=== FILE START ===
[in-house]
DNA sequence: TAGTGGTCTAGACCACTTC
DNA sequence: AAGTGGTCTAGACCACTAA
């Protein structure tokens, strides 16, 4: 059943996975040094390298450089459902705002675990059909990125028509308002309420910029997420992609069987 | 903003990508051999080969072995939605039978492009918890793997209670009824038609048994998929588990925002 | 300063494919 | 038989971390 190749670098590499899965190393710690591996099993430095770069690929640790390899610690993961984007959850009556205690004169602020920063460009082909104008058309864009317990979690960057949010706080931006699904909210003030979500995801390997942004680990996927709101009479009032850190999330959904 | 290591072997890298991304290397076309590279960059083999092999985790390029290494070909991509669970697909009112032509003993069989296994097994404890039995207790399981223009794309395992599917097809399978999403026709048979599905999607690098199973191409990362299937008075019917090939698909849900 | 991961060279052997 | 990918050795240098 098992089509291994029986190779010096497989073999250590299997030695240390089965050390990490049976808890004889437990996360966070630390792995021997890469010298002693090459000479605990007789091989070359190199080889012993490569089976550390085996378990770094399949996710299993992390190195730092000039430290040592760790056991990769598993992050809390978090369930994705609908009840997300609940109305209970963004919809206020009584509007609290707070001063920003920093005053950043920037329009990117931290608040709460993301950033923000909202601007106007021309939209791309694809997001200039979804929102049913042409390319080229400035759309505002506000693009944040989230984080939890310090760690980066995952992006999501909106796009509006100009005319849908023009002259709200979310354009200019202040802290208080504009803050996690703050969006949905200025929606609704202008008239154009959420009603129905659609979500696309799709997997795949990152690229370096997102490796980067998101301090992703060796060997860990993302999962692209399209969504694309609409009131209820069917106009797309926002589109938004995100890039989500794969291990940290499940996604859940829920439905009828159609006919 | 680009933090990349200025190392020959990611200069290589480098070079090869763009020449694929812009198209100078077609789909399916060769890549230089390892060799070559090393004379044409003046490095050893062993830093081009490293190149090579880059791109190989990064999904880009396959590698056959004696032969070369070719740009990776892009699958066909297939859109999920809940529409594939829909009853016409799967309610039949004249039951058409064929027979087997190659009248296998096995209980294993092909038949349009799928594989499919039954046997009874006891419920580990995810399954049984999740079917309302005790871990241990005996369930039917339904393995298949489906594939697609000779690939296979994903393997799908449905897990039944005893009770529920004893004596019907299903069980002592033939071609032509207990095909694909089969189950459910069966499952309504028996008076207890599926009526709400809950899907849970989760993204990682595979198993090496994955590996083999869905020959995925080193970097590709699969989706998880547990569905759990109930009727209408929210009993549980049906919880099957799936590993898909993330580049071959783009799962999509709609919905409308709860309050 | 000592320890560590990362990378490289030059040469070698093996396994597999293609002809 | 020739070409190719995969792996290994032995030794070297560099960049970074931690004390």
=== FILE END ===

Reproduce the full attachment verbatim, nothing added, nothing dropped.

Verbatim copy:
[in-house]
DNA sequence: TAGTGGTCTAGACCACTTC
DNA sequence: AAGTGGTCTAGACCACTAA
């Protein structure tokens, strides 16, 4: 059943996975040094390298450089459902705002675990059909990125028509308002309420910029997420992609069987 | 903003990508051999080969072995939605039978492009918890793997209670009824038609048994998929588990925002 | 300063494919 | 038989971390 190749670098590499899965190393710690591996099993430095770069690929640790390899610690993961984007959850009556205690004169602020920063460009082909104008058309864009317990979690960057949010706080931006699904909210003030979500995801390997942004680990996927709101009479009032850190999330959904 | 290591072997890298991304290397076309590279960059083999092999985790390029290494070909991509669970697909009112032509003993069989296994097994404890039995207790399981223009794309395992599917097809399978999403026709048979599905999607690098199973191409990362299937008075019917090939698909849900 | 991961060279052997 | 990918050795240098 098992089509291994029986190779010096497989073999250590299997030695240390089965050390990490049976808890004889437990996360966070630390792995021997890469010298002693090459000479605990007789091989070359190199080889012993490569089976550390085996378990770094399949996710299993992390190195730092000039430290040592760790056991990769598993992050809390978090369930994705609908009840997300609940109305209970963004919809206020009584509007609290707070001063920003920093005053950043920037329009990117931290608040709460993301950033923000909202601007106007021309939209791309694809997001200039979804929102049913042409390319080229400035759309505002506000693009944040989230984080939890310090760690980066995952992006999501909106796009509006100009005319849908023009002259709200979310354009200019202040802290208080504009803050996690703050969006949905200025929606609704202008008239154009959420009603129905659609979500696309799709997997795949990152690229370096997102490796980067998101301090992703060796060997860990993302999962692209399209969504694309609409009131209820069917106009797309926002589109938004995100890039989500794969291990940290499940996604859940829920439905009828159609006919 | 680009933090990349200025190392020959990611200069290589480098070079090869763009020449694929812009198209100078077609789909399916060769890549230089390892060799070559090393004379044409003046490095050893062993830093081009490293190149090579880059791109190989990064999904880009396959590698056959004696032969070369070719740009990776892009699958066909297939859109999920809940529409594939829909009853016409799967309610039949004249039951058409064929027979087997190659009248296998096995209980294993092909038949349009799928594989499919039954046997009874006891419920580990995810399954049984999740079917309302005790871990241990005996369930039917339904393995298949489906594939697609000779690939296979994903393997799908449905897990039944005893009770529920004893004596019907299903069980002592033939071609032509207990095909694909089969189950459910069966499952309504028996008076207890599926009526709400809950899907849970989760993204990682595979198993090496994955590996083999869905020959995925080193970097590709699969989706998880547990569905759990109930009727209408929210009993549980049906919880099957799936590993898909993330580049071959783009799962999509709609919905409308709860309050 | 000592320890560590990362990378490289030059040469070698093996396994597999293609002809 | 020739070409190719995969792996290994032995030794070297560099960049970074931690004390």